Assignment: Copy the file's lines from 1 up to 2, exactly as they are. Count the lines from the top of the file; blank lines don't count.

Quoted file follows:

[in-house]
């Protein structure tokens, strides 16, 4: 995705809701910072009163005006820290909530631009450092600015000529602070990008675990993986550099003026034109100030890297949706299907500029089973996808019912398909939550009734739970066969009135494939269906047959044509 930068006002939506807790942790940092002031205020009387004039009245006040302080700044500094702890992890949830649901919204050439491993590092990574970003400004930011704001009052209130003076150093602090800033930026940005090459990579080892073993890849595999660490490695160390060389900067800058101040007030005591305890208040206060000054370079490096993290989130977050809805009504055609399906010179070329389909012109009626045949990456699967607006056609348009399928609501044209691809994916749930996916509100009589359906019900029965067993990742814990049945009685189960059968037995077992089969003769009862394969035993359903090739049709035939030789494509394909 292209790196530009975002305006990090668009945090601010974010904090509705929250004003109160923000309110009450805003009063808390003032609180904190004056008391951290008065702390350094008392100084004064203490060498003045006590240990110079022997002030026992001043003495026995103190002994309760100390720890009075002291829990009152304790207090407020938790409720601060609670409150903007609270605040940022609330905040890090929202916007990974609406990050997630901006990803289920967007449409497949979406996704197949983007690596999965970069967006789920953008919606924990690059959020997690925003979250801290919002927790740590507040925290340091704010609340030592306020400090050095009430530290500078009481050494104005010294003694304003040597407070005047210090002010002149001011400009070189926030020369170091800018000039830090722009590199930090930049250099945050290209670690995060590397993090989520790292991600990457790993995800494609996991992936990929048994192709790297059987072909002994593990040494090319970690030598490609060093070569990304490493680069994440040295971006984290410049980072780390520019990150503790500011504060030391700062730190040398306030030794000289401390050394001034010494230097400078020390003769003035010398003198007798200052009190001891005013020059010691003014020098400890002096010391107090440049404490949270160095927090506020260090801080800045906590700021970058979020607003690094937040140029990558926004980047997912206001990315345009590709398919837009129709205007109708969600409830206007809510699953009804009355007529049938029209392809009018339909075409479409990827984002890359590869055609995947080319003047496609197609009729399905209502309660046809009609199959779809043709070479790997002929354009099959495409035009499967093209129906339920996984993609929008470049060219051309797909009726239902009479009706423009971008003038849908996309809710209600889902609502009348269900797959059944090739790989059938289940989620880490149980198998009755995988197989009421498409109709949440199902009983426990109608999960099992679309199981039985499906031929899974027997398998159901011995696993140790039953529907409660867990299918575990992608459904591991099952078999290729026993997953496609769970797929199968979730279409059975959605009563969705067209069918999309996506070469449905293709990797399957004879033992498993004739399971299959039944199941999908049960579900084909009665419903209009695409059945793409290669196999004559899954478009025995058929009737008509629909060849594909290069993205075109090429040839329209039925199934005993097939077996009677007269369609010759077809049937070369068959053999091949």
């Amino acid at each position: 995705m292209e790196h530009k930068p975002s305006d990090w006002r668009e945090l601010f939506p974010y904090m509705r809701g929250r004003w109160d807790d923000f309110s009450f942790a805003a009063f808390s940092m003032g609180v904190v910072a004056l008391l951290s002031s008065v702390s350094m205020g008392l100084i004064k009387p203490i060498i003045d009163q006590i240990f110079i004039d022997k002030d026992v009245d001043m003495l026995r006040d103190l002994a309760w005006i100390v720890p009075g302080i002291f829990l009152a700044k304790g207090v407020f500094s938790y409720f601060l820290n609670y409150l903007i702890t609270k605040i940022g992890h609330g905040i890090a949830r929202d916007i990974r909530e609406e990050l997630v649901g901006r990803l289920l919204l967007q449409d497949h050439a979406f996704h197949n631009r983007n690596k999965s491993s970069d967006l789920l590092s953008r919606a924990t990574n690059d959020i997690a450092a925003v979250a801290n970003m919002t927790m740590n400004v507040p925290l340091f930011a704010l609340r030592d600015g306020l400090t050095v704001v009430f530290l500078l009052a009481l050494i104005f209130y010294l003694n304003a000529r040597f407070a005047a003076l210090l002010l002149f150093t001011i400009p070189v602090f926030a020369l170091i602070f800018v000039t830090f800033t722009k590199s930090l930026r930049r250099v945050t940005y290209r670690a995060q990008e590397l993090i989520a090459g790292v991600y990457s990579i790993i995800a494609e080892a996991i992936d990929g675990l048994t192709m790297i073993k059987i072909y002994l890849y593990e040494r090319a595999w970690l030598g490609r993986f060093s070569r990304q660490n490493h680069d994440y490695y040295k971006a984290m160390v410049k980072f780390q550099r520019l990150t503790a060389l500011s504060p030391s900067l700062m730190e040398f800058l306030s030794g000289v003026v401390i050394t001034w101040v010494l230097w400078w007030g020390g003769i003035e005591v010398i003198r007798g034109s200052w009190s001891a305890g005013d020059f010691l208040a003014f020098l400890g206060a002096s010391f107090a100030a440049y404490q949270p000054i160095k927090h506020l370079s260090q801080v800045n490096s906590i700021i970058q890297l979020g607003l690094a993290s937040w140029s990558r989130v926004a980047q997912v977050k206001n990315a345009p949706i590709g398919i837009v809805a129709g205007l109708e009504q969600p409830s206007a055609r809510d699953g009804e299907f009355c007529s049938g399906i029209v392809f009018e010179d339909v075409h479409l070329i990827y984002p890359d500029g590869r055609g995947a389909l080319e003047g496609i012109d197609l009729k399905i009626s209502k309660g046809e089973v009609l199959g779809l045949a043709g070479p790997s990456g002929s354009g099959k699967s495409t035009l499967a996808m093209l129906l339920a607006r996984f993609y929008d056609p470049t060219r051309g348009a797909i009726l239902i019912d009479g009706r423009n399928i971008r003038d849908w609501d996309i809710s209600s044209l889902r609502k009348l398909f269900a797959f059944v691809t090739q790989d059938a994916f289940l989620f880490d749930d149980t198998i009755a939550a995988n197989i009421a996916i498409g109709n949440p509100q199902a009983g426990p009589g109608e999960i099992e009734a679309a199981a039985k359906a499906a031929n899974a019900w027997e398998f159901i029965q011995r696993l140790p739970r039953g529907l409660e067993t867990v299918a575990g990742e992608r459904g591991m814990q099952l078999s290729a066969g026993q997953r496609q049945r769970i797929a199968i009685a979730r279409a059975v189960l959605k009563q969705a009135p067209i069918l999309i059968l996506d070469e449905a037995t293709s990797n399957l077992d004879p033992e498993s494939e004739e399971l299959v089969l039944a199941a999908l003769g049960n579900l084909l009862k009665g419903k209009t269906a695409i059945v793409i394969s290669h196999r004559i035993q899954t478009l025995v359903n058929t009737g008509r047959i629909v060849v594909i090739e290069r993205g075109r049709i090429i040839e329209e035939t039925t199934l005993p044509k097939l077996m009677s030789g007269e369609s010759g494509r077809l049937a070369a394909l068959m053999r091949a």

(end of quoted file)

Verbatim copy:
[in-house]
């Protein structure tokens, strides 16, 4: 995705809701910072009163005006820290909530631009450092600015000529602070990008675990993986550099003026034109100030890297949706299907500029089973996808019912398909939550009734739970066969009135494939269906047959044509 930068006002939506807790942790940092002031205020009387004039009245006040302080700044500094702890992890949830649901919204050439491993590092990574970003400004930011704001009052209130003076150093602090800033930026940005090459990579080892073993890849595999660490490695160390060389900067800058101040007030005591305890208040206060000054370079490096993290989130977050809805009504055609399906010179070329389909012109009626045949990456699967607006056609348009399928609501044209691809994916749930996916509100009589359906019900029965067993990742814990049945009685189960059968037995077992089969003769009862394969035993359903090739049709035939030789494509394909 292209790196530009975002305006990090668009945090601010974010904090509705929250004003109160923000309110009450805003009063808390003032609180904190004056008391951290008065702390350094008392100084004064203490060498003045006590240990110079022997002030026992001043003495026995103190002994309760100390720890009075002291829990009152304790207090407020938790409720601060609670409150903007609270605040940022609330905040890090929202916007990974609406990050997630901006990803289920967007449409497949979406996704197949983007690596999965970069967006789920953008919606924990690059959020997690925003979250801290919002927790740590507040925290340091704010609340030592306020400090050095009430530290500078009481050494104005010294003694304003040597407070005047210090002010002149001011400009070189926030020369170091800018000039830090722009590199930090930049250099945050290209670690995060590397993090989520790292991600990457790993995800494609996991992936990929048994192709790297059987072909002994593990040494090319970690030598490609060093070569990304490493680069994440040295971006984290410049980072780390520019990150503790500011504060030391700062730190040398306030030794000289401390050394001034010494230097400078020390003769003035010398003198007798200052009190001891005013020059010691003014020098400890002096010391107090440049404490949270160095927090506020260090801080800045906590700021970058979020607003690094937040140029990558926004980047997912206001990315345009590709398919837009129709205007109708969600409830206007809510699953009804009355007529049938029209392809009018339909075409479409990827984002890359590869055609995947080319003047496609197609009729399905209502309660046809009609199959779809043709070479790997002929354009099959495409035009499967093209129906339920996984993609929008470049060219051309797909009726239902009479009706423009971008003038849908996309809710209600889902609502009348269900797959059944090739790989059938289940989620880490149980198998009755995988197989009421498409109709949440199902009983426990109608999960099992679309199981039985499906031929899974027997398998159901011995696993140790039953529907409660867990299918575990992608459904591991099952078999290729026993997953496609769970797929199968979730279409059975959605009563969705067209069918999309996506070469449905293709990797399957004879033992498993004739399971299959039944199941999908049960579900084909009665419903209009695409059945793409290669196999004559899954478009025995058929009737008509629909060849594909290069993205075109090429040839329209039925199934005993097939077996009677007269369609010759077809049937070369068959053999091949």